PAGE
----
editor the talented young composer Ralph Vaughan Williams.
For the first time, such favourites as Bunyan,s He who would
valiant be, Christina Rosetti,s In the bleak midwinter, or
Vaughan Williams, tune Down Ampney were introduced to
Anglican congregations.
When war broke out in 1914, Dearmer needed a change,
and so volunteered to act as Chaplain to the British Hospital
Unit going out to Serbia. His wife bravely went too, as a nursing
orderly. But tragically she fell ill of enteric fever and died there.
Three months later his younger son was killed at Gallipoli.
After these shocks, he resigned from his parish and undertook
chaplaincy work for the YMCA in France. Luckily, he then fell
in love and married a young member of his congregation.
Together they went for an extended lecture tour of India and the
United States. But when they got back in early 1919, the church
hierarchy had nothing to offer him. He never got to be Dean of a
Cathedral, where his talents could have been fully deployed.
Donald Gray believes that his Christian Socialism and
unconventional life-style led his superiors to find him lacking in
ecclesiastical correctness.
It was not until 1931, when he was already 64, that
Dearmer received preferment and was made a Canon of
Westminster Abbey. Unfortunately he had little chance to make
changes in England,s national shrine, and was out of sympathy
with a highly autocratic Dean. In any case, the Great
Depression and the rise of Fascism made his kind of romantic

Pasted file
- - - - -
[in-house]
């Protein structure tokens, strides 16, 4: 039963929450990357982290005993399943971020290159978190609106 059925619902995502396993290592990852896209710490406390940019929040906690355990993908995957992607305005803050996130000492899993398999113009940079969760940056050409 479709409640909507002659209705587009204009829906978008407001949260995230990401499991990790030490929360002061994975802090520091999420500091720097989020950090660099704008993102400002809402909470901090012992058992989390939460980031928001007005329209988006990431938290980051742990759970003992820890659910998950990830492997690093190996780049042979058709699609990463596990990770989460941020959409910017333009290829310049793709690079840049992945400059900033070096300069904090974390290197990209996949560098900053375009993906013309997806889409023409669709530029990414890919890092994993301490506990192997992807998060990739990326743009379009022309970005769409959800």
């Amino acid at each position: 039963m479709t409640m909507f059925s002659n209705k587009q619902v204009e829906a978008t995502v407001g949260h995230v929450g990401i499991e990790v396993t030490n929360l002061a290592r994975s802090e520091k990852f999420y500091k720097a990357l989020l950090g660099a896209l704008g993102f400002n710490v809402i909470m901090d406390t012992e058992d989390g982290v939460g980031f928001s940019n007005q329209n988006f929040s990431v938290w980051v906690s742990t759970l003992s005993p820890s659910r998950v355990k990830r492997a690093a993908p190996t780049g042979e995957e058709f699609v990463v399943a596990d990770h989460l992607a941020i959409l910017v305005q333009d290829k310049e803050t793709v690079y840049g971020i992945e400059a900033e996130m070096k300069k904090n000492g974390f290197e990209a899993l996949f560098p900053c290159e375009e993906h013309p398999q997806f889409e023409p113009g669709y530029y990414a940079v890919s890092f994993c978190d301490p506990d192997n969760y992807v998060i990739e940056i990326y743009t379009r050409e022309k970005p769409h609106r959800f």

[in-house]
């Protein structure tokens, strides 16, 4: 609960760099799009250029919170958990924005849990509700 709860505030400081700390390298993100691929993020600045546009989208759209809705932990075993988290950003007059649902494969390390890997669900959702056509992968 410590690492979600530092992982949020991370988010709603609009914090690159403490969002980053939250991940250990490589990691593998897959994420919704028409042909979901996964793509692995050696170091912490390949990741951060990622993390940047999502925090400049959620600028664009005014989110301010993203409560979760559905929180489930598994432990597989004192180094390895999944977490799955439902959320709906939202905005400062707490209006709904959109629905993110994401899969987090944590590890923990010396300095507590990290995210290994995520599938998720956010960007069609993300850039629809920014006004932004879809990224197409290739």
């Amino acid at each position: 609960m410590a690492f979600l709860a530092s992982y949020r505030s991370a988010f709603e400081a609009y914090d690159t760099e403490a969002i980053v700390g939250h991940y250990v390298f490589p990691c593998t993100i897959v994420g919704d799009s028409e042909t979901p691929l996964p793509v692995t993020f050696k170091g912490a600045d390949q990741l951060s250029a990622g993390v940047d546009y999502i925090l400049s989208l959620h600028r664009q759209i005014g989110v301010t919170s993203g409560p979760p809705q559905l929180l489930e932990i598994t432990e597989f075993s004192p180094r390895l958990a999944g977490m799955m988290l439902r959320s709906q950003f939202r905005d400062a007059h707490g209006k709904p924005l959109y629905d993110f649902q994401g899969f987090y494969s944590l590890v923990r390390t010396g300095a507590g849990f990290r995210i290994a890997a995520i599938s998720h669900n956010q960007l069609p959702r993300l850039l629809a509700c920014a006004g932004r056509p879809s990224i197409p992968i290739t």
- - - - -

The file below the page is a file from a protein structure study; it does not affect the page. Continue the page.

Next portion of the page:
idealism seem irrelevant. Five years later, in 1936, he died, just
short of his seventieth birthday.
Dearmer,s legacy, Donald Gray suggests, is that he set
the sights for improving the church,s rites and ceremonies,
incorporating into its worship the highest standards of art and
beauty. Today,s church architecture and hymnody in many ways
may be seen to reflect his aims, even if at the time his struggles
seemed to be unavailing. But like Bunyan,s hero, he was not
confounded and his valour remains an inspiration to many
pilgrims following after. JSC

2) Book notes: a) C.Hanke, Die Deutschlandpolitik der E.K.i.D.
von 1945 bis 1990. Berlin: Duncker & Humblot 1999 This
1997 dissertation is an excellent compilation of the varying
attitudes held in the German Evangelical Church about the
relations between Church and State and also about the political
developments in the post-war period in both West and East
b) Emma Klein, The Battle for Auschwitz. Catholic-Jewish
Relations under strain. London/Portland.Or: Valentine Mitchell,
2001. 86 pp.
This is a short account of the recent controversies between Jews
and Catholics, particularly over the disposition of the Carmelite
Convent just outside the Auschwitz concentration camp, which
dragged on for too many years. As the Foreword by a Jewish
professor at Oxford states: “We read here of cardinals
pronouncing anti-Semitic statements, of Jewish sit-ins at a
convent, of Christians being accused of dejudaising the
Holocaust, of rivalries between different Jewish organizations,
of Christians feeling the need to defend the cross, of Jewish
leaders failing to consider the consequences of their public
positions, of plain ignorance, confusion, and the constant
stereotyping of others. Sad stuff, but carefully and judiciously
narrated by a British journalist.

My best wishes to you all for a blessed Lent,

John Conway